Extended breastfeeding is breastfeeding beyond the first year. It is a very common practice in other countries but is still a little taboo here in the United States (and much of the western world for that matter). There is a lot of pressure on women to wean their babies by their first birthday. Women often face disapproval from family, friends and strangers if they choose to breastfeed beyond their child’s first birthday.
Choosing extended breastfeeding is a personal decision that you need to make based on what is right for your child and you. The American Academy of Pediatrics recommends continued breastfeeding beyond the first year as long as it is mutually acceptable to both mother and child. If you are considering extended breastfeeding but have questions about what to expect or what is best for your baby talk to your child’s pediatrician.
So what are some of the advantages and disadvantages to extended breastfeeding:
- Provides your child with additional calories, nutrients and valuable immunities. Although most of their nutrition will come from solid food after their first year breastmilk is a great addition to that nutrition and can be particularly important if your child is lacking nutrients in their solid food diet.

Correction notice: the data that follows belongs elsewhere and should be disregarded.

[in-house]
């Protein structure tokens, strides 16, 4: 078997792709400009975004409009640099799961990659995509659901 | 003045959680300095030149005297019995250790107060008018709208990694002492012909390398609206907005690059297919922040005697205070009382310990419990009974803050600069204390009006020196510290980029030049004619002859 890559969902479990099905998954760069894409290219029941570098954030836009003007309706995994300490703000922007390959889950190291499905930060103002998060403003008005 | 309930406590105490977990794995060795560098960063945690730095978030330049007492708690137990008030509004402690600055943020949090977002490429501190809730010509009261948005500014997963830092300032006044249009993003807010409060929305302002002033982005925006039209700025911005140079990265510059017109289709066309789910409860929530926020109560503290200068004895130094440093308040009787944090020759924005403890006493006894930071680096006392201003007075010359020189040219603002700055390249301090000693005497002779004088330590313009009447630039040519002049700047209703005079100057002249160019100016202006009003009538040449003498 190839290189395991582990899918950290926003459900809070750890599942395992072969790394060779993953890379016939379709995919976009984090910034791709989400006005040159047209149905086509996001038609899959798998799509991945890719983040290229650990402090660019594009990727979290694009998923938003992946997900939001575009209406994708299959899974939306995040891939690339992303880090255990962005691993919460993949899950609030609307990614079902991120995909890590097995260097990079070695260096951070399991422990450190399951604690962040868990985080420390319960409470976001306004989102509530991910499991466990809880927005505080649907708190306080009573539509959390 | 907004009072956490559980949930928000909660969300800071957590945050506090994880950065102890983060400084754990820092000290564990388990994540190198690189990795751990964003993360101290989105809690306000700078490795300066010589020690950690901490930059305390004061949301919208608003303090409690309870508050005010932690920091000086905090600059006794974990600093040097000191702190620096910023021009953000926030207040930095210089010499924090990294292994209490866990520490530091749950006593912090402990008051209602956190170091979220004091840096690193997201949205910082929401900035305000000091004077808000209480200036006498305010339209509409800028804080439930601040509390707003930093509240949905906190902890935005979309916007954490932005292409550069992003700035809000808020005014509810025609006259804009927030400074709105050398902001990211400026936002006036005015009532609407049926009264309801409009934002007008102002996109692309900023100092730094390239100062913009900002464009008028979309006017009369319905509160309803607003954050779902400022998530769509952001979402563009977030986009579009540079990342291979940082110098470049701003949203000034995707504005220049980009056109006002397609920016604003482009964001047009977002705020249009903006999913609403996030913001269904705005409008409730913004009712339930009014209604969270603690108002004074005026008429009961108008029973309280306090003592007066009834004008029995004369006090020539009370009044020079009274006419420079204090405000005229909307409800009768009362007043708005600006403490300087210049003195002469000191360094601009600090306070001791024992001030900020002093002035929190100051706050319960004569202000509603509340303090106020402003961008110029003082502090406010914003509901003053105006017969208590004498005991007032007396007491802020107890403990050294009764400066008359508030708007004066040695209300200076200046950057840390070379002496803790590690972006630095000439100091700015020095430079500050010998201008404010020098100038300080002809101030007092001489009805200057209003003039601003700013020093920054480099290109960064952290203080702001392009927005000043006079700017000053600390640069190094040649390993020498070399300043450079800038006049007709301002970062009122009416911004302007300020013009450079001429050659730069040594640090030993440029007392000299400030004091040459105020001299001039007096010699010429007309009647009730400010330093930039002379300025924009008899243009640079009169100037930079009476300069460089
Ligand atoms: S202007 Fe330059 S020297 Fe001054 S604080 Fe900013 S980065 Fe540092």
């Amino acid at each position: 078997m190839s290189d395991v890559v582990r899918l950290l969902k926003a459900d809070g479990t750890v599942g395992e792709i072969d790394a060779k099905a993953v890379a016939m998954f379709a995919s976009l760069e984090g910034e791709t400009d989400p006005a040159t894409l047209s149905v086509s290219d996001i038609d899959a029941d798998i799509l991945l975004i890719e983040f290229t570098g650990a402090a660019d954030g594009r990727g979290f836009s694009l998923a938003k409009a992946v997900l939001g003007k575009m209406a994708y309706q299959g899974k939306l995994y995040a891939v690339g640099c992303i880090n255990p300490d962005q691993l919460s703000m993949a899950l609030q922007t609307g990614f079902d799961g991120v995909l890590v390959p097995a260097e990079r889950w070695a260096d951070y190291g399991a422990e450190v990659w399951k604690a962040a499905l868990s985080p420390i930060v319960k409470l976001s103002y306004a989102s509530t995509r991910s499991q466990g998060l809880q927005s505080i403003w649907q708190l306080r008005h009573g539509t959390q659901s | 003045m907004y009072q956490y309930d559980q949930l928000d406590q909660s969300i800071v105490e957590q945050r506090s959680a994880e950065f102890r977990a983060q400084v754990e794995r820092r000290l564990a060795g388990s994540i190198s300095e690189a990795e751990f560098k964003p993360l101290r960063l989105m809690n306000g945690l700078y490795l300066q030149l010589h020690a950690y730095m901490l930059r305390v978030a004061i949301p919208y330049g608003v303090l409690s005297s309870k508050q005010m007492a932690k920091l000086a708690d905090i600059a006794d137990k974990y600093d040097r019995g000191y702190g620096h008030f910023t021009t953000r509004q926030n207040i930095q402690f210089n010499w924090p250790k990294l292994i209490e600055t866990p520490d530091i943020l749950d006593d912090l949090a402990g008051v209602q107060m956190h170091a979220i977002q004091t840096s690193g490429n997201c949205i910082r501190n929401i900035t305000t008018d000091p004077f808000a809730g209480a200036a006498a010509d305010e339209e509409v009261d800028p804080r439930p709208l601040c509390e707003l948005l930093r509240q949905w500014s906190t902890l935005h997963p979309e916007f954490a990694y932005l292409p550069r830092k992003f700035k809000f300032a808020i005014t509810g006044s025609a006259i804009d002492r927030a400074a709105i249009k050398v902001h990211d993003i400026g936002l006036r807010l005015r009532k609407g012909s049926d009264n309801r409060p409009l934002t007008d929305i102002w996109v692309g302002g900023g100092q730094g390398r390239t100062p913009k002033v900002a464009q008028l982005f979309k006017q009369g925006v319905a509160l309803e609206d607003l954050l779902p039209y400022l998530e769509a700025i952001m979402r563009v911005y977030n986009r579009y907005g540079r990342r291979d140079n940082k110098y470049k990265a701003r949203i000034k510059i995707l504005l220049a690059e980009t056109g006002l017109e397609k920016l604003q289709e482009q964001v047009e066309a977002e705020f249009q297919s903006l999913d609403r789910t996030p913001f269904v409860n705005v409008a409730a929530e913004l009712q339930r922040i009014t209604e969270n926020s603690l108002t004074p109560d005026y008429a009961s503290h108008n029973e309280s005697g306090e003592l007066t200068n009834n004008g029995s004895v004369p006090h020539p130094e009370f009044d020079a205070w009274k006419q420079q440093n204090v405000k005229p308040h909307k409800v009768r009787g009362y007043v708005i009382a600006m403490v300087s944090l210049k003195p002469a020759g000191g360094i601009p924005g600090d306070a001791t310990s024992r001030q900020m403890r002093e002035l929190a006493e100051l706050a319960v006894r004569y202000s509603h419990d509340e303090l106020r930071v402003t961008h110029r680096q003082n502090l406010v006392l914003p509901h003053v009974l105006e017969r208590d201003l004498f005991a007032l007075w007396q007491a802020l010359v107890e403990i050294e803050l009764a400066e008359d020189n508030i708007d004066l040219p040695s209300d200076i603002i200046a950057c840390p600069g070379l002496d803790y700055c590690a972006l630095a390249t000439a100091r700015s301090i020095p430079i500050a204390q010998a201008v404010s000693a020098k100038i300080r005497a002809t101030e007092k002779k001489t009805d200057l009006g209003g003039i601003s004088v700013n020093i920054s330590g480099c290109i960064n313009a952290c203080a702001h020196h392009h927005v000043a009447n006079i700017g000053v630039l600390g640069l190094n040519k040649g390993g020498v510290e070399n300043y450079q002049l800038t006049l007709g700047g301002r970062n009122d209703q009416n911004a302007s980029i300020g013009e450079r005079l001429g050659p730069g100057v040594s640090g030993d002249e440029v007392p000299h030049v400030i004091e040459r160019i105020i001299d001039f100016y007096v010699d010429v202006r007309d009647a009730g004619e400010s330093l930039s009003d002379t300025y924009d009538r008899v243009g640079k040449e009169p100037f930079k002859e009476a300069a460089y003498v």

- Provides reassurance and support for your child as they go out and explore their world more and become more independent.
- If your child is sick breastmilk may be the only thing they can keep down providing very necessary nutrition to help them get better, and has been found to help avoid dehydration.
- Continues the bond you have built with your child through breastfeeding during the first year.
- You may have to deal with negative comments and stares from family, friends and strangers. Always having to explain yourself may get a little tiresome.
- Some people believe that trying to wean a stubborn 2 year old is much harder than weaning a 1 year old. Depending on your child you may run into this if you breastfeed beyond the first year.
- If you have another baby it can be difficult to tandem nurse, or try to wean your toddler during this already difficult transition for them.
- If you become pregnant while still breastfeeding your toddler you may find a decrease in your milk supply.
As I stated before, the decision on whether or not to breastfeed beyond the first year is one only you and your family can make. You will need to look at your own personal situation and make a decision that is best for you and your baby. Talk to your doctor, your local La Leche League, or other moms who have chosen extended breastfeeding for support and advice.
On a personal note, my daughter just turned 1 and I am still breastfeeding her. I didn’t originally think that extended breastfeeding was for me, but now I see it differently. My plan is to wean her from a few of her middle of the day feedings over the next couple of months but to continue breastfeeding her in the morning and at bedtime (and probably naptime) until about 18 months or so. I may let her self-wean, particularly from the nighttime feeding so the transition is easier for her. We’ll see!